The Telegraph
Since 1st March, 1999
Email This Page
Aussies stay well ahead
- NZ go down again after early ascendancy

Guwahati: Australia are just too good. No Adam Gilchrist, no Mathew Hayden and no Brad Williams. And yet, the world champions produced another professional performance to hand New Zealand the third defeat against their Trans-Tasman rivals in the TVS Cup tri-series at Nehru Stadium on Sunday.

A large part of the credit for the 44-run win after being restricted to 225 for seven in 50 overs on a day and a wicket favouring the abridged version of the game goes to their regular saviour Michael Bevan, who was rightly adjudged Man of the Match. The match, however, lacked the usual New Zealand-Australia excitement.

Australia now have 23 points from five games. New Zealand have ten from five and India nine from four outings.

Bevan’s calm and measured 84 ensured the Brackens and the Bichels had something to defend after New Zealand had Australia struggling at 61 for four. It was a typically cool and collected innings with only seven hits to the fence. Bevan first had a 78-run partnership with skipper Ricky Ponting, who scored a patchy 52 off 82 balls, and then forged a 61-run eighth-wicket stand with Andy Bichel (15 off 18 balls).

The New Zealand batsmen, however, failed to apply themselves after the fine job done by their bowlers, who not only muzzled the flow of runs, but did not concede a single six to a team famous for its hitting abilities.

New Zealand lost their first four wickets for 64 in 16.3 overs. If that was bad enough, they made it look worse by losing their last four wickets for a mere 12 runs inside four overs. Unable to handle the pressure applied by the Aussie bowlers backed by some brilliant fielding as usual, New Zealand also started running themselves out.

Left-arm spinner Daniel Vettori, who claimed his 100th ODI wicket in the morning by dismissing Ponting, ran himself out with his team needing 55 from eight overs. He was soon followed by Harris, who made a gritty 38. Nathan Bracken drove in the final nail when he had Darryl Tuffey caught behind for nought.

New Zealand, actually, never quite recovered from the quick dismissals off Chris Nevin and Lou Vincent to the left-arm medium pace of Bracken with the total reading 38 for two. Stephen Fleming fell to a slower one from Ian Harvey for a 46-ball 29 that included six fours.

Craig McMillan, from whom much was expected was the next to fall for a duck, to Andy Bichel. Jacob Oram, who hit 81 in Pune, followed soon after as a low Brad Hogg delivery hit him on the pads. Hogg, returning to the side after missing the last game in Pune, finished with figures of 10-0-39-2.

Allrounders Scott Styris and Harris tried to stem the rot with a 55-run partnership. But a lapse in concentration saw Styris hole out to Ponting for 54 off 82 balls with two fours, just three balls after Bevan had dropped a skier just inside the ropes. Wicketkeeper Brendon McCullum fell to an ambitious shot soon after to give Michael Kasprowicz his first wicket of the series.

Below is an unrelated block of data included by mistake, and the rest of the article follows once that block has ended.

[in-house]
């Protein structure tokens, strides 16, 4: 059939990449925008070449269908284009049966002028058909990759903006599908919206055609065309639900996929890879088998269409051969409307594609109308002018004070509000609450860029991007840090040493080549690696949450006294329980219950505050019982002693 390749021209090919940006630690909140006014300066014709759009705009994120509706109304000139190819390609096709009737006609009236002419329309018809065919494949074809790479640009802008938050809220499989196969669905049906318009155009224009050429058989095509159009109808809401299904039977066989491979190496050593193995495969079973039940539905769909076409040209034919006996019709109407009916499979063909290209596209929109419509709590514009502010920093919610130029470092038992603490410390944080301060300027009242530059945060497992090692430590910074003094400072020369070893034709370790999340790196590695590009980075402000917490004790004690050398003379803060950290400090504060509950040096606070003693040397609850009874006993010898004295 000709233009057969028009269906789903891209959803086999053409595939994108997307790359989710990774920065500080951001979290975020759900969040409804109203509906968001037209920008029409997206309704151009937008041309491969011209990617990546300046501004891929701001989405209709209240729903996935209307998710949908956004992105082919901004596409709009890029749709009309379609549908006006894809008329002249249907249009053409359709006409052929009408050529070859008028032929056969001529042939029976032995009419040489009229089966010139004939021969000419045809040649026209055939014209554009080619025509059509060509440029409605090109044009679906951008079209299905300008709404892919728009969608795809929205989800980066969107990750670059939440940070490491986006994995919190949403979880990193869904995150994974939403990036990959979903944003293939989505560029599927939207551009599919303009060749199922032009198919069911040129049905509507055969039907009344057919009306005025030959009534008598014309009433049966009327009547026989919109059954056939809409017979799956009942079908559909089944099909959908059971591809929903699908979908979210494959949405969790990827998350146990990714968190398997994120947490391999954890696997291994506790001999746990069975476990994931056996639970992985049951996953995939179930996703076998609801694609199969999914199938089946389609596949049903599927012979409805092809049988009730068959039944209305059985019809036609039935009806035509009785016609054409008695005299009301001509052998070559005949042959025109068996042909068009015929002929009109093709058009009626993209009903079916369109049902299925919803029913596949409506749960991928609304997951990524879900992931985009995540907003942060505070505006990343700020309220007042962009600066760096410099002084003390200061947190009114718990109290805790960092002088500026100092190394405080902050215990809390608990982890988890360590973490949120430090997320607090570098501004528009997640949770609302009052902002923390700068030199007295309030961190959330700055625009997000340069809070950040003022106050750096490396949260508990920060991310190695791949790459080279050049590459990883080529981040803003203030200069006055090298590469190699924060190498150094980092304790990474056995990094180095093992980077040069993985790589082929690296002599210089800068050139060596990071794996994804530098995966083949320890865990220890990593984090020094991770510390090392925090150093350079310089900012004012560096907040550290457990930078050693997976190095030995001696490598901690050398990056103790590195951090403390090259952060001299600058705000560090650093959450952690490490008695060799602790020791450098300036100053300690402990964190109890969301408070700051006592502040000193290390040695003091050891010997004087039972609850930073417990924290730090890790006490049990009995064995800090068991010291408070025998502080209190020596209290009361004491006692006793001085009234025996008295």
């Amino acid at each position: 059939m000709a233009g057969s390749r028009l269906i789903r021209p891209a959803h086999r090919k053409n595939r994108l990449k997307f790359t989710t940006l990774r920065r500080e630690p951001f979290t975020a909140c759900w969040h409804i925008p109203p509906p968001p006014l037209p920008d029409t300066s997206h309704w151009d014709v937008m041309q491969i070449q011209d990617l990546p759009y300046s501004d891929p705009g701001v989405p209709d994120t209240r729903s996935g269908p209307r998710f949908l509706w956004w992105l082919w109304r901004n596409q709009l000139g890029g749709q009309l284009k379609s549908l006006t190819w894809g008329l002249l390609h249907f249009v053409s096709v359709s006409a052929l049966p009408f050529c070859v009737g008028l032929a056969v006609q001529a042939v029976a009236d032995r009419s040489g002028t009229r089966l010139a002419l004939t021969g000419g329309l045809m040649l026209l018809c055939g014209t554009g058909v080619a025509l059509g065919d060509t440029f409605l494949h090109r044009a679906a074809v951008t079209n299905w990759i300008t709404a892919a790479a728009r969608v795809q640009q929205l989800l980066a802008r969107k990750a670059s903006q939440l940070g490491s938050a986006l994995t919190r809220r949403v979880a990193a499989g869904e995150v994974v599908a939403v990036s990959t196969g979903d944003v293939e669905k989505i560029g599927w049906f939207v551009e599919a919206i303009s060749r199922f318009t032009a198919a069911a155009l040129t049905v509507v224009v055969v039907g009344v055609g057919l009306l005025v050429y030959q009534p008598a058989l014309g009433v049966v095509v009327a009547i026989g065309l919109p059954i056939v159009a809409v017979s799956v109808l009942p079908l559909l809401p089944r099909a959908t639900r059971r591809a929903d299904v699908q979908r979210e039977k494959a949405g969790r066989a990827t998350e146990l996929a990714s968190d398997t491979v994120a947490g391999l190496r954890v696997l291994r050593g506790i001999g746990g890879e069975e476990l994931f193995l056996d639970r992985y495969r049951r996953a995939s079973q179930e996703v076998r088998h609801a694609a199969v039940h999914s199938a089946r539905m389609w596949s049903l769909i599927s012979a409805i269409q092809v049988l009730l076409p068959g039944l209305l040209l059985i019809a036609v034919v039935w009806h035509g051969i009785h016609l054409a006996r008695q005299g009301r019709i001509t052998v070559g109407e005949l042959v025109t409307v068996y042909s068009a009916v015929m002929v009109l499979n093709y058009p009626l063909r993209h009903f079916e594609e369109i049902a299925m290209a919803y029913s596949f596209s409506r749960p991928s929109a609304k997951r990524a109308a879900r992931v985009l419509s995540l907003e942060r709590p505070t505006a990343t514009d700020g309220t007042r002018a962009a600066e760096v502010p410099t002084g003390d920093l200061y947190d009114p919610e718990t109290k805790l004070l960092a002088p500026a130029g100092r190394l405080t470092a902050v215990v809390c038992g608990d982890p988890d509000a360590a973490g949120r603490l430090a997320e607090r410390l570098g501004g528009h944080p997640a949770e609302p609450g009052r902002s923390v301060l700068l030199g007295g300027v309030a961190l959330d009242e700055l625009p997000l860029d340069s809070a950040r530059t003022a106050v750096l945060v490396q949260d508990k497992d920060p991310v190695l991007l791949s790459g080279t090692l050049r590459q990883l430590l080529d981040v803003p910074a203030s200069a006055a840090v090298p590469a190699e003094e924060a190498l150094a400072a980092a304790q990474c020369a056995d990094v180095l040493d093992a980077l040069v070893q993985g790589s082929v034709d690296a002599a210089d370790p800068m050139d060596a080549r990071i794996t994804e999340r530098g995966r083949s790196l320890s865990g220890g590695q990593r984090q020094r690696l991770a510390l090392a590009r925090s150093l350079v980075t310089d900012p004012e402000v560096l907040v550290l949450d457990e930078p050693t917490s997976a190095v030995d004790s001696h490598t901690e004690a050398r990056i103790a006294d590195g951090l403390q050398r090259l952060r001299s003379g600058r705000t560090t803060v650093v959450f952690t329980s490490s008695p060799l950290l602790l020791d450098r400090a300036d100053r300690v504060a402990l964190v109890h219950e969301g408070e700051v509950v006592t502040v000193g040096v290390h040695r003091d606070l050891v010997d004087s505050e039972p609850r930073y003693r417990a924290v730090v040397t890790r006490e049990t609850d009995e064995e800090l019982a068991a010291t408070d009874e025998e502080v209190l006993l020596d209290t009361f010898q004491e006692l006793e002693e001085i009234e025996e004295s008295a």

The day, however, did not start on a winning note for Ponting’s world-beaters. Trying out the new opening pair of Jimmy Maher and Harvey in place of the tried and tested Hayden-Gilchrist, the eventual winners got off to a flying start with Harvey indulging in some lusty hitting by showing a special liking in Tuffey.

But it was too good too last with Tuffey having the last laugh by claiming both Harvey (25 off 19 balls) and Maher to leave the Aussies at 33 for two. Australia’s woes compounded when they lost the in-form Damien Martyn for a duck to Tuffey’s new-ball partner Kyle Mills.

Ponting and Andrew Symonds then tried to restore order but Mills had the latter caught behind for 18 which included four fours. It was then left to crisis man Bevan and Ponting to steady the innings which they did before Vettori had the skipper caught at long-off by McMillan to make it 139 for five.

Vettori struck once again by dismissing the hugely talented Michael Clarke in an almost similar fashion — caught at long-off by McMillan to return figures of 10-0-20-2. From there on, Bevan took over to ensure a fighting total which in the end proved to be a mountain for New Zealand.

The tri-series road-show now moves to Bangalore where Australia take on India on Wednesday. But it will be the last group game in Hyderabad on November 15 which will decide who will take on Australia in the final in Calcutta on November 18.

n Stephen Fleming blames it on batting, scorecard: S2

Email This Page